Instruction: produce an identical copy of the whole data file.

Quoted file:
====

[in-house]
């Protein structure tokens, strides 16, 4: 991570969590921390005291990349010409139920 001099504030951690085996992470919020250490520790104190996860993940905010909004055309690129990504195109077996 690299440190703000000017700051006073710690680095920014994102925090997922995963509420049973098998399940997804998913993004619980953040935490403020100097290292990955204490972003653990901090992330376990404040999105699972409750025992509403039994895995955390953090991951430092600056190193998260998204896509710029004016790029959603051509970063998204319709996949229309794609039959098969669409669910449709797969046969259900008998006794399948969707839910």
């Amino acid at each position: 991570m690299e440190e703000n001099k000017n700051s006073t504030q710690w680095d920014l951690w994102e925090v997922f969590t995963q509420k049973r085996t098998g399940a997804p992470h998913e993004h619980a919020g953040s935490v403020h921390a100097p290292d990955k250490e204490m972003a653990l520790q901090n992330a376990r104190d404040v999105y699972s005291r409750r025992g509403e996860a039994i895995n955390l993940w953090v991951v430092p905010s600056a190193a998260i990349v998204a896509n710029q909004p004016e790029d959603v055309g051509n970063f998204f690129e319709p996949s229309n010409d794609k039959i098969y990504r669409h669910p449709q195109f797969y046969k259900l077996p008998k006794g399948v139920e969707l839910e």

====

[in-house]
């Protein structure tokens, strides 16, 4: 991570969590921390005291990349010409139920 001099504030951690085996992470919020250490520790104190996860993940905010909004055309690129990504195109077996 690299440190703000000017700051006073710690680095920014994102925090997922995963509420049973098998399940997804998913993004619980953040935490403020100097290292990955204490972003653990901090992330376990404040999105699972409750025992509403039994895995955390953090991951430092600056190193998260998204896509710029004016790029959603051509970063998204319709996949229309794609039959098969669409669910449709797969046969259900008998006794399948969707839910």
């Amino acid at each position: 991570m690299e440190e703000n001099k000017n700051s006073t504030q710690w680095d920014l951690w994102e925090v997922f969590t995963q509420k049973r085996t098998g399940a997804p992470h998913e993004h619980a919020g953040s935490v403020h921390a100097p290292d990955k250490e204490m972003a653990l520790q901090n992330a376990r104190d404040v999105y699972s005291r409750r025992g509403e996860a039994i895995n955390l993940w953090v991951v430092p905010s600056a190193a998260i990349v998204a896509n710029q909004p004016e790029d959603v055309g051509n970063f998204f690129e319709p996949s229309n010409d794609k039959i098969y990504r669409h669910p449709q195109f797969y046969k259900l077996p008998k006794g399948v139920e969707l839910e």